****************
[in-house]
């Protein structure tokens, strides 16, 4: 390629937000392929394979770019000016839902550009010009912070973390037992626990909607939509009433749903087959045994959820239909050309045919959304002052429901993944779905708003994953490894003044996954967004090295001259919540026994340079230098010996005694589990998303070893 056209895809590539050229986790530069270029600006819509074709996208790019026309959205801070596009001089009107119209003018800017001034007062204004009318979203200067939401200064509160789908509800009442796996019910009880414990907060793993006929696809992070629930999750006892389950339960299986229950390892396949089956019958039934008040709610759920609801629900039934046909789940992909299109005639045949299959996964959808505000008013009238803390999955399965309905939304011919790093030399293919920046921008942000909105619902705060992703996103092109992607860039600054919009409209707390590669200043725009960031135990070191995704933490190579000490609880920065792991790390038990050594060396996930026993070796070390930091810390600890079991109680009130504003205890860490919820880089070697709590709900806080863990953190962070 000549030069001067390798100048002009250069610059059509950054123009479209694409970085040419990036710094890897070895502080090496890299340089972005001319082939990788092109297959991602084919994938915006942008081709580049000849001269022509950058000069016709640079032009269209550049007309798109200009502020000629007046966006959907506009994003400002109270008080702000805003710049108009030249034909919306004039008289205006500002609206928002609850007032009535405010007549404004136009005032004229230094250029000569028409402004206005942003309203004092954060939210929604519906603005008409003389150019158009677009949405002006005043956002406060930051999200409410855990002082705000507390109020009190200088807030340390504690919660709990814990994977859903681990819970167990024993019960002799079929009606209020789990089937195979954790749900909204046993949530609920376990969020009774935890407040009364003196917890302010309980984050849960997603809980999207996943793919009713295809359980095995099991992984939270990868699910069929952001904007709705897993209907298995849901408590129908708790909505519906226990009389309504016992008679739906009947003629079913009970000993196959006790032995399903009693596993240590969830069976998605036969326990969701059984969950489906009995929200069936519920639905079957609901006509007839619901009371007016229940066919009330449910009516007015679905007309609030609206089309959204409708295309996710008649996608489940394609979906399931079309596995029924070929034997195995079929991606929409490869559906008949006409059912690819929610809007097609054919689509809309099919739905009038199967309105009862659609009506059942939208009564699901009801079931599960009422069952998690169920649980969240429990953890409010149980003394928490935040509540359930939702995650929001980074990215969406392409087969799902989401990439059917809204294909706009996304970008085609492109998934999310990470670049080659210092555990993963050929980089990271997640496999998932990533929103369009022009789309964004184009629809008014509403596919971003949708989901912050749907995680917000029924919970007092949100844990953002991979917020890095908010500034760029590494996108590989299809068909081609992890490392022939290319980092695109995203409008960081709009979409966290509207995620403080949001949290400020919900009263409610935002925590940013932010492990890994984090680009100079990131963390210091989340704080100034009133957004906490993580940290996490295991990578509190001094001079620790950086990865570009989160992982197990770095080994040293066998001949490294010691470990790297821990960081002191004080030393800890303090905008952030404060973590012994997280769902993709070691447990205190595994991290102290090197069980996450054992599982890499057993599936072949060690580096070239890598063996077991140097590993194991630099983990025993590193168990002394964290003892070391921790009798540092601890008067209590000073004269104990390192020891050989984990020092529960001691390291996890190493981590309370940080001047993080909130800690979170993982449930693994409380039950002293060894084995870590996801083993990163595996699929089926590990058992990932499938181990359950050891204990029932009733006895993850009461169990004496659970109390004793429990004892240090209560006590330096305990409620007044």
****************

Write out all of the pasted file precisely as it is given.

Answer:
[in-house]
């Protein structure tokens, strides 16, 4: 390629937000392929394979770019000016839902550009010009912070973390037992626990909607939509009433749903087959045994959820239909050309045919959304002052429901993944779905708003994953490894003044996954967004090295001259919540026994340079230098010996005694589990998303070893 056209895809590539050229986790530069270029600006819509074709996208790019026309959205801070596009001089009107119209003018800017001034007062204004009318979203200067939401200064509160789908509800009442796996019910009880414990907060793993006929696809992070629930999750006892389950339960299986229950390892396949089956019958039934008040709610759920609801629900039934046909789940992909299109005639045949299959996964959808505000008013009238803390999955399965309905939304011919790093030399293919920046921008942000909105619902705060992703996103092109992607860039600054919009409209707390590669200043725009960031135990070191995704933490190579000490609880920065792991790390038990050594060396996930026993070796070390930091810390600890079991109680009130504003205890860490919820880089070697709590709900806080863990953190962070 000549030069001067390798100048002009250069610059059509950054123009479209694409970085040419990036710094890897070895502080090496890299340089972005001319082939990788092109297959991602084919994938915006942008081709580049000849001269022509950058000069016709640079032009269209550049007309798109200009502020000629007046966006959907506009994003400002109270008080702000805003710049108009030249034909919306004039008289205006500002609206928002609850007032009535405010007549404004136009005032004229230094250029000569028409402004206005942003309203004092954060939210929604519906603005008409003389150019158009677009949405002006005043956002406060930051999200409410855990002082705000507390109020009190200088807030340390504690919660709990814990994977859903681990819970167990024993019960002799079929009606209020789990089937195979954790749900909204046993949530609920376990969020009774935890407040009364003196917890302010309980984050849960997603809980999207996943793919009713295809359980095995099991992984939270990868699910069929952001904007709705897993209907298995849901408590129908708790909505519906226990009389309504016992008679739906009947003629079913009970000993196959006790032995399903009693596993240590969830069976998605036969326990969701059984969950489906009995929200069936519920639905079957609901006509007839619901009371007016229940066919009330449910009516007015679905007309609030609206089309959204409708295309996710008649996608489940394609979906399931079309596995029924070929034997195995079929991606929409490869559906008949006409059912690819929610809007097609054919689509809309099919739905009038199967309105009862659609009506059942939208009564699901009801079931599960009422069952998690169920649980969240429990953890409010149980003394928490935040509540359930939702995650929001980074990215969406392409087969799902989401990439059917809204294909706009996304970008085609492109998934999310990470670049080659210092555990993963050929980089990271997640496999998932990533929103369009022009789309964004184009629809008014509403596919971003949708989901912050749907995680917000029924919970007092949100844990953002991979917020890095908010500034760029590494996108590989299809068909081609992890490392022939290319980092695109995203409008960081709009979409966290509207995620403080949001949290400020919900009263409610935002925590940013932010492990890994984090680009100079990131963390210091989340704080100034009133957004906490993580940290996490295991990578509190001094001079620790950086990865570009989160992982197990770095080994040293066998001949490294010691470990790297821990960081002191004080030393800890303090905008952030404060973590012994997280769902993709070691447990205190595994991290102290090197069980996450054992599982890499057993599936072949060690580096070239890598063996077991140097590993194991630099983990025993590193168990002394964290003892070391921790009798540092601890008067209590000073004269104990390192020891050989984990020092529960001691390291996890190493981590309370940080001047993080909130800690979170993982449930693994409380039950002293060894084995870590996801083993990163595996699929089926590990058992990932499938181990359950050891204990029932009733006895993850009461169990004496659970109390004793429990004892240090209560006590330096305990409620007044």